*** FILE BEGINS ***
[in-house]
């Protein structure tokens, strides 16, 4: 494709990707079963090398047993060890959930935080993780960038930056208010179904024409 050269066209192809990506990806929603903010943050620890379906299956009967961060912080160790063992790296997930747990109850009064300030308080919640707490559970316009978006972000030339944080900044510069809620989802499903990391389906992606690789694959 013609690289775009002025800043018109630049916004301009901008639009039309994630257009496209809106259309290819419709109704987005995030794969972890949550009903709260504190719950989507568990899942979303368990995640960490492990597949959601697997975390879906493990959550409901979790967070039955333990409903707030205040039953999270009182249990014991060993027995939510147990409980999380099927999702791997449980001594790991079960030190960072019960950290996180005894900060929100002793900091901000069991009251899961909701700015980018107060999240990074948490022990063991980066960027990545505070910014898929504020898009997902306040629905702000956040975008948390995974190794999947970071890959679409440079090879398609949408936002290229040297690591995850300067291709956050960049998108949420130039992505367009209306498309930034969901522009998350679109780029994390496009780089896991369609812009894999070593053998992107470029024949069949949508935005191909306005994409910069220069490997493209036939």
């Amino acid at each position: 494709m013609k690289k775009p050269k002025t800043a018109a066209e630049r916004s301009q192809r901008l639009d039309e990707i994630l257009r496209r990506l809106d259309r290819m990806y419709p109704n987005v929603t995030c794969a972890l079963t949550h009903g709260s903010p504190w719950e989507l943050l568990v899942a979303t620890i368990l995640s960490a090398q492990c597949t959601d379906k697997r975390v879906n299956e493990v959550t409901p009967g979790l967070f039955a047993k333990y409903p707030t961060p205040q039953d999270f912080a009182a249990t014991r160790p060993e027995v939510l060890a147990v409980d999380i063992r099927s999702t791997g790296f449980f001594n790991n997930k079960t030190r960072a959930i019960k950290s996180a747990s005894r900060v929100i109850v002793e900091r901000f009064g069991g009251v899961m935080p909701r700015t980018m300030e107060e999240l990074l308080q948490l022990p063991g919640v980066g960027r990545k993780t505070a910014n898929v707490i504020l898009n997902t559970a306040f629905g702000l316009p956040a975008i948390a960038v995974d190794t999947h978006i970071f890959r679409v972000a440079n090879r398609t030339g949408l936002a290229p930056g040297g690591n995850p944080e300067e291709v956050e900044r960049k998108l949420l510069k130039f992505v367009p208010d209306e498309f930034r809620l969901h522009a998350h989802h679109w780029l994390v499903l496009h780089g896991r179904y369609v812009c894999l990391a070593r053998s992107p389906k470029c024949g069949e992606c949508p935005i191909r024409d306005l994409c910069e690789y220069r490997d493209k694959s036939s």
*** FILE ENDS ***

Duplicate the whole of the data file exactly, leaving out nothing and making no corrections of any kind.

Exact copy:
[in-house]
């Protein structure tokens, strides 16, 4: 494709990707079963090398047993060890959930935080993780960038930056208010179904024409 050269066209192809990506990806929603903010943050620890379906299956009967961060912080160790063992790296997930747990109850009064300030308080919640707490559970316009978006972000030339944080900044510069809620989802499903990391389906992606690789694959 013609690289775009002025800043018109630049916004301009901008639009039309994630257009496209809106259309290819419709109704987005995030794969972890949550009903709260504190719950989507568990899942979303368990995640960490492990597949959601697997975390879906493990959550409901979790967070039955333990409903707030205040039953999270009182249990014991060993027995939510147990409980999380099927999702791997449980001594790991079960030190960072019960950290996180005894900060929100002793900091901000069991009251899961909701700015980018107060999240990074948490022990063991980066960027990545505070910014898929504020898009997902306040629905702000956040975008948390995974190794999947970071890959679409440079090879398609949408936002290229040297690591995850300067291709956050960049998108949420130039992505367009209306498309930034969901522009998350679109780029994390496009780089896991369609812009894999070593053998992107470029024949069949949508935005191909306005994409910069220069490997493209036939």
């Amino acid at each position: 494709m013609k690289k775009p050269k002025t800043a018109a066209e630049r916004s301009q192809r901008l639009d039309e990707i994630l257009r496209r990506l809106d259309r290819m990806y419709p109704n987005v929603t995030c794969a972890l079963t949550h009903g709260s903010p504190w719950e989507l943050l568990v899942a979303t620890i368990l995640s960490a090398q492990c597949t959601d379906k697997r975390v879906n299956e493990v959550t409901p009967g979790l967070f039955a047993k333990y409903p707030t961060p205040q039953d999270f912080a009182a249990t014991r160790p060993e027995v939510l060890a147990v409980d999380i063992r099927s999702t791997g790296f449980f001594n790991n997930k079960t030190r960072a959930i019960k950290s996180a747990s005894r900060v929100i109850v002793e900091r901000f009064g069991g009251v899961m935080p909701r700015t980018m300030e107060e999240l990074l308080q948490l022990p063991g919640v980066g960027r990545k993780t505070a910014n898929v707490i504020l898009n997902t559970a306040f629905g702000l316009p956040a975008i948390a960038v995974d190794t999947h978006i970071f890959r679409v972000a440079n090879r398609t030339g949408l936002a290229p930056g040297g690591n995850p944080e300067e291709v956050e900044r960049k998108l949420l510069k130039f992505v367009p208010d209306e498309f930034r809620l969901h522009a998350h989802h679109w780029l994390v499903l496009h780089g896991r179904y369609v812009c894999l990391a070593r053998s992107p389906k470029c024949g069949e992606c949508p935005i191909r024409d306005l994409c910069e690789y220069r490997d493209k694959s036939s």